WEF: Absent China the biggest presence

Vietnamese and Philippine protesters shout anti-China slogans and hold placards during a rally in front of the Chinese consular office in the financial district of Manila on May 16, 2014. -- PHOTO: AFP
Vietnamese and Philippine protesters shout anti-China slogans and hold placards during a rally in front of the Chinese consular office in the financial district of Manila on May 16, 2014. -- PHOTO: AFP

Its rising assertiveness a big worry, dominating public and private talk

THE biggest presence in the council halls of the World Economic Forum's East Asia Summit had not even sent a representative to Manila. Yet none could miss it.

Manila's hosting of WEF was meant to showcase its turnaround story and to tell the world, as President Benigno Aquino did this week, that the Philippines no longer was the "sick man of Asia".

But the backroom chatter, and even a lot of the public conversation, was about the elephant not in the room - China.

Not too long ago, the region had become more at ease with China's rise. Indeed, Beijing had gained much goodwill during the Asian financial crisis in 1997 to 1998, when it held back from competitive devaluation of its currency, giving Asean's economies room to recover. Chinese money has subsequently built much useful infrastructure in the region.

Yet, today, the old worries are back. If the conversations here are a guide, Beijing has a significant public relations challenge on its hands.

"How China views the sanctity of its own borders differs from how it perceives the sovereignty of other people's borders," Singapore-based scholar Parag Khanna of the New America Foundation told a panel on Asian security, summing up the views of many.

In some ways, the Philippines, a minnow when it comes to the regional military pecking order, may seem the appropriate place to discuss China's rising assertiveness in Asia.

Having taken its maritime dispute with its giant neighbour to international arbitration, it has put on the garb of a David taking on Goliath.

Indeed, Manila has been especially artful in its approach, pitching its legal move as "an attempt to gain clarity and a definition of what we can claim as ours", as Ms Laura del Rosario, a senior foreign office figure, puts it.


So it was probably not surprising Vietnam's Premier Nguyen Tan Dung, embroiled in his own dispute with China over the Paracels, had much to discuss with Mr Aquino. The Philippines' leader, after all, recently gave the United States access to his military bases under the Enhanced Defence Cooperation Agreement, a move seen as a deterrent to China.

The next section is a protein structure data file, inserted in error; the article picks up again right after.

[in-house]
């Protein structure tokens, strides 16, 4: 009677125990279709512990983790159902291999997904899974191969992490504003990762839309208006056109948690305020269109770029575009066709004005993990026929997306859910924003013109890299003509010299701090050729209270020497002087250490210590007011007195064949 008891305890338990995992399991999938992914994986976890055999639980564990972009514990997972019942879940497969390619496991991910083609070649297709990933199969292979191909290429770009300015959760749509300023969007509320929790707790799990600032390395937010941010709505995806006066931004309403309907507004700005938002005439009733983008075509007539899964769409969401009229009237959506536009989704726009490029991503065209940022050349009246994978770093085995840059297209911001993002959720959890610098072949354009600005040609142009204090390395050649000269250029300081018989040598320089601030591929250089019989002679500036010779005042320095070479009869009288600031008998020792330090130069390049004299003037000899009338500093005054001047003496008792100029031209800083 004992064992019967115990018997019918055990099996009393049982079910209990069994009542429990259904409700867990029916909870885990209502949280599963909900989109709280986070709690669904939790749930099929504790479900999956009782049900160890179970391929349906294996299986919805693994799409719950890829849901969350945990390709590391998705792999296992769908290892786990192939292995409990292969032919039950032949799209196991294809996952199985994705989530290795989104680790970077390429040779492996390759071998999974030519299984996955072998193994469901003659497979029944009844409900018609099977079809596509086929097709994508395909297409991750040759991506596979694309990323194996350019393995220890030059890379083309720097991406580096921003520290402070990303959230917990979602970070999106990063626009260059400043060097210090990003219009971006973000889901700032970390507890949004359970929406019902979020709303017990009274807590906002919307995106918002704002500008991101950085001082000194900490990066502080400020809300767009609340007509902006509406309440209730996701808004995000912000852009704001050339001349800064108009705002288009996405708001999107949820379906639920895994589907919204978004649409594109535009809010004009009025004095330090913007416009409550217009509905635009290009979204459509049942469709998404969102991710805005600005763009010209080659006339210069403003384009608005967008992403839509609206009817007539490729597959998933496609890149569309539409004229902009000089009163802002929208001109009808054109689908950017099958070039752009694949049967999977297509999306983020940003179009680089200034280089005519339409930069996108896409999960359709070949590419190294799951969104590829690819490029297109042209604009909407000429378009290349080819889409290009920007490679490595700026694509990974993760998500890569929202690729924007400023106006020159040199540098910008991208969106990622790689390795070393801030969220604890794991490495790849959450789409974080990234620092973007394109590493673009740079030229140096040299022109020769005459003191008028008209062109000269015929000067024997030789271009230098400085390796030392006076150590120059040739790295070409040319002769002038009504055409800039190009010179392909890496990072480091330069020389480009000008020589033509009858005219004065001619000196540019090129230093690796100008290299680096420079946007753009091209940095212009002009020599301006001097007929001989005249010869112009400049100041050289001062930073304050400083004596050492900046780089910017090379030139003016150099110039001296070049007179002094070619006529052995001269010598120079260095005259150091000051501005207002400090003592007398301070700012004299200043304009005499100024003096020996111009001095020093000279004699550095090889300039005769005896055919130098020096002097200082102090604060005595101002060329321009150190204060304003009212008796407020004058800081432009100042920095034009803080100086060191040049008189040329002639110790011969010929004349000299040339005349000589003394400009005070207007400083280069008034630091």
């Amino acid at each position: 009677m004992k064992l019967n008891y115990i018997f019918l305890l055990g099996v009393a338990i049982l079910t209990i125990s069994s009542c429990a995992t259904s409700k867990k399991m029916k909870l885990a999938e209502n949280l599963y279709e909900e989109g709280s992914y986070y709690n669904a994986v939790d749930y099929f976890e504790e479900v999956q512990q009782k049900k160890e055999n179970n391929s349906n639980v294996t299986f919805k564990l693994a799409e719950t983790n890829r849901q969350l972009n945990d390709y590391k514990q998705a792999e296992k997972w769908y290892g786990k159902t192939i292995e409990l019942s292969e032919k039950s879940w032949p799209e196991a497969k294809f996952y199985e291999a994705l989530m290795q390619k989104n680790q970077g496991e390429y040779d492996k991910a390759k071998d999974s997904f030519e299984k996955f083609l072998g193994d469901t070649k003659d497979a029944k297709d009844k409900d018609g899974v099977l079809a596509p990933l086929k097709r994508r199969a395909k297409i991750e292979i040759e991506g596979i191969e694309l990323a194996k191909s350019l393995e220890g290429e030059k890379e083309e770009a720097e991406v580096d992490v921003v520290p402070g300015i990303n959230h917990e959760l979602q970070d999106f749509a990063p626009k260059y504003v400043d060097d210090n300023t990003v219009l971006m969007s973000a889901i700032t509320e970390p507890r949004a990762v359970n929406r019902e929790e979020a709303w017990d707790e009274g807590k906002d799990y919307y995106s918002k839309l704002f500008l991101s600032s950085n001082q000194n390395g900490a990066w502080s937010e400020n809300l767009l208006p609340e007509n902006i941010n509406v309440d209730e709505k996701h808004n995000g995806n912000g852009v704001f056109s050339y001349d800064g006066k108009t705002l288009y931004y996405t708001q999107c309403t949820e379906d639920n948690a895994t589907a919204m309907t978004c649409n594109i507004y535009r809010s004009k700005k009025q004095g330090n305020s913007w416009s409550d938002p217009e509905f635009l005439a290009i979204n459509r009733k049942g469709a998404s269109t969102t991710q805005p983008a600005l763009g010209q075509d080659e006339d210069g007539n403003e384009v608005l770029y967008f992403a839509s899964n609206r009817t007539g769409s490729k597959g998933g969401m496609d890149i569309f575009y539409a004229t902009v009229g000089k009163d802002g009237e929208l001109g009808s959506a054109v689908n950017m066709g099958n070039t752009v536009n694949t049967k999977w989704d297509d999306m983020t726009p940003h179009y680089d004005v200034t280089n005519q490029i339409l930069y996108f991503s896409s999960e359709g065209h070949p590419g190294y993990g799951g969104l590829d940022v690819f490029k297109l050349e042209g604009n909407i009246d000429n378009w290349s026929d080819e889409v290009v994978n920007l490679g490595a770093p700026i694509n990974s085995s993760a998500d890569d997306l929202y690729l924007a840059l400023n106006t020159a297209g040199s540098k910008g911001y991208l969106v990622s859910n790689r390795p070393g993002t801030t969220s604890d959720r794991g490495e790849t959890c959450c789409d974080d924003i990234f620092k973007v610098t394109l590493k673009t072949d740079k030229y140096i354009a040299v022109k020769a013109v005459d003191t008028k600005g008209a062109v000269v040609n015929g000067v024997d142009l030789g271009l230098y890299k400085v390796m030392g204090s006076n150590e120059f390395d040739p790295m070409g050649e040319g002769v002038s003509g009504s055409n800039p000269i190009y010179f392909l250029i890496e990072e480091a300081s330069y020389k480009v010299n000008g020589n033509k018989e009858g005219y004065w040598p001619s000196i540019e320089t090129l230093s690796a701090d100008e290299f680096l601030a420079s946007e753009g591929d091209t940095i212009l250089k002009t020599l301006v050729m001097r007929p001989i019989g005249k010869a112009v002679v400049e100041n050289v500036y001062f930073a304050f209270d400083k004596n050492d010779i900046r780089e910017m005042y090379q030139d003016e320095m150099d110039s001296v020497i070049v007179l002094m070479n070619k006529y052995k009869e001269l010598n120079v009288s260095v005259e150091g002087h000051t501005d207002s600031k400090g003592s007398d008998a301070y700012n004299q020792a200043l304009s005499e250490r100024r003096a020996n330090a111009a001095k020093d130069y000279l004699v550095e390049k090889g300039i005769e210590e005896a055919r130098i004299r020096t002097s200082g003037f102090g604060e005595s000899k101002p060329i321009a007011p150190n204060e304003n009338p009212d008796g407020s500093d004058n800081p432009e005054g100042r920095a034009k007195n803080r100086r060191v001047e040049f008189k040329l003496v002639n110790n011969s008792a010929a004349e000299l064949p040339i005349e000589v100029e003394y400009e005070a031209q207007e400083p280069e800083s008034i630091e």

Indeed, Mr Dung made full use of the occasion to send a variety of signals, stopping just short of saying he was himself taking China to the United Nations. But the message was clear - if you do not talk to me, I have other choices.

The worry about the "other choices" is that nations, willy-nilly, will be dragged into choosing camps, something that militates against the open architecture that Asean has consciously built up over the years.

Some, like Asia expert Ruediger Frank, think it could give rise to version 2.0 of the Cold War, with Asia as the theatre this time. Worse, it could imperil regional economic integration at a time when the world is eyeing the promise of an Asean Economic Community, with a combined gross domestic product exceeding US$2 trillion (S$2.5 trillion).

The outpouring of anger in Vietnam against China, which led to the deaths of at least four Chinese nationals in Vietnamese industrial parks, will surely set transnational companies into recalculating their supply chains and distribution networks. After all, the glue underpinning the grid is a shared peace.

There are other side effects. Russia, for instance, is pursuing its own "Asia pivot", exploiting the opportunities opening up in the region as this week's energy deal with China indicates.

Did it have to be this way?

Maybe it would help if China could be a bit more forthcoming on agreeing to the Code of Conduct to manage regional maritime disputes so desperately sought by Asean. By not doing so, it has raised suspicions of its intention, and kindled fears that it wants to change the status quo on the ground to its advantage, before negotiating.

"Are we changing the environment so that when we are ready to discuss the Code of Conduct, the environment has changed?" asks Ms del Rosario.

There is, of course, the reverse view - that China is only reacting to a sense of being encircled by the US. Not only has Washington talked of a "rebalance" to Asia, it has also added military heavyweight India to its list of strategic partners in recent years. Is there more to the move than a long-delayed concord between the world's biggest democracies?

The US, of course, insists it is not out to contain China. "The only force that can contain China is China itself," says Admiral Samuel Locklear III, the US Pacific Commander. "And that depends on how it behaves in its neighbourhood."

But the US makes no secret of the fact that it will build on its existing patchwork quilt of alliances and near-alliances across the region. And that includes even Vietnam, the only nation that it could not defeat in war.

Far from easing, it appears, regional insecurities are poised only to grow.